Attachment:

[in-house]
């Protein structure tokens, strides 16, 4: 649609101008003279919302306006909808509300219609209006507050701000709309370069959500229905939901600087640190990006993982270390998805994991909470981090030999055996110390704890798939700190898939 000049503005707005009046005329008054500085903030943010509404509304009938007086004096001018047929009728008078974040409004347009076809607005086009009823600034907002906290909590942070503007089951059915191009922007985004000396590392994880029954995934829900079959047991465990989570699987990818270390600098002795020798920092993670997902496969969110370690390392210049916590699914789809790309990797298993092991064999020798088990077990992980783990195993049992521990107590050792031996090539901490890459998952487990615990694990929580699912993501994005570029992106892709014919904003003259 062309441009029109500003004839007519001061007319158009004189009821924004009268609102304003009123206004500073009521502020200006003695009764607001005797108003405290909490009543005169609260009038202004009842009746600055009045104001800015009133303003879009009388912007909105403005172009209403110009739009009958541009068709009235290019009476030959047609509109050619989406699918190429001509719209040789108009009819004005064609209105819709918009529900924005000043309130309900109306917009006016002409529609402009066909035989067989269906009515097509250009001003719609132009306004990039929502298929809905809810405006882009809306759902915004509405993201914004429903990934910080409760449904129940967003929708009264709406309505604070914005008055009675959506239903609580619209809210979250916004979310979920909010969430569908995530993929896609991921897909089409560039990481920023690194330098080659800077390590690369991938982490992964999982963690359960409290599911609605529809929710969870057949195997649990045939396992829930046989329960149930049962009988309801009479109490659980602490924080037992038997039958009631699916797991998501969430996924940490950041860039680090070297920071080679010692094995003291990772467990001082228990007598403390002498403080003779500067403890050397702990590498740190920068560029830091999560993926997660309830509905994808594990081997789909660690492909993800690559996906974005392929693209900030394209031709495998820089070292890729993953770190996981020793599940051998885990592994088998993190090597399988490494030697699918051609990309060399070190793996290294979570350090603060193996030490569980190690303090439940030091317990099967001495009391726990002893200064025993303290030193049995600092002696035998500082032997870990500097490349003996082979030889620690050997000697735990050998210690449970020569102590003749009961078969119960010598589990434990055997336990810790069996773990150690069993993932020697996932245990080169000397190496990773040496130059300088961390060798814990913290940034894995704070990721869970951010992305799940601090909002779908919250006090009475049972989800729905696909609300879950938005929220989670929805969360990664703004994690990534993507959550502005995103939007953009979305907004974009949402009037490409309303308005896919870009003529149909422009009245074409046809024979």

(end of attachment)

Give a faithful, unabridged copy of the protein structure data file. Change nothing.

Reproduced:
[in-house]
């Protein structure tokens, strides 16, 4: 649609101008003279919302306006909808509300219609209006507050701000709309370069959500229905939901600087640190990006993982270390998805994991909470981090030999055996110390704890798939700190898939 000049503005707005009046005329008054500085903030943010509404509304009938007086004096001018047929009728008078974040409004347009076809607005086009009823600034907002906290909590942070503007089951059915191009922007985004000396590392994880029954995934829900079959047991465990989570699987990818270390600098002795020798920092993670997902496969969110370690390392210049916590699914789809790309990797298993092991064999020798088990077990992980783990195993049992521990107590050792031996090539901490890459998952487990615990694990929580699912993501994005570029992106892709014919904003003259 062309441009029109500003004839007519001061007319158009004189009821924004009268609102304003009123206004500073009521502020200006003695009764607001005797108003405290909490009543005169609260009038202004009842009746600055009045104001800015009133303003879009009388912007909105403005172009209403110009739009009958541009068709009235290019009476030959047609509109050619989406699918190429001509719209040789108009009819004005064609209105819709918009529900924005000043309130309900109306917009006016002409529609402009066909035989067989269906009515097509250009001003719609132009306004990039929502298929809905809810405006882009809306759902915004509405993201914004429903990934910080409760449904129940967003929708009264709406309505604070914005008055009675959506239903609580619209809210979250916004979310979920909010969430569908995530993929896609991921897909089409560039990481920023690194330098080659800077390590690369991938982490992964999982963690359960409290599911609605529809929710969870057949195997649990045939396992829930046989329960149930049962009988309801009479109490659980602490924080037992038997039958009631699916797991998501969430996924940490950041860039680090070297920071080679010692094995003291990772467990001082228990007598403390002498403080003779500067403890050397702990590498740190920068560029830091999560993926997660309830509905994808594990081997789909660690492909993800690559996906974005392929693209900030394209031709495998820089070292890729993953770190996981020793599940051998885990592994088998993190090597399988490494030697699918051609990309060399070190793996290294979570350090603060193996030490569980190690303090439940030091317990099967001495009391726990002893200064025993303290030193049995600092002696035998500082032997870990500097490349003996082979030889620690050997000697735990050998210690449970020569102590003749009961078969119960010598589990434990055997336990810790069996773990150690069993993932020697996932245990080169000397190496990773040496130059300088961390060798814990913290940034894995704070990721869970951010992305799940601090909002779908919250006090009475049972989800729905696909609300879950938005929220989670929805969360990664703004994690990534993507959550502005995103939007953009979305907004974009949402009037490409309303308005896919870009003529149909422009009245074409046809024979």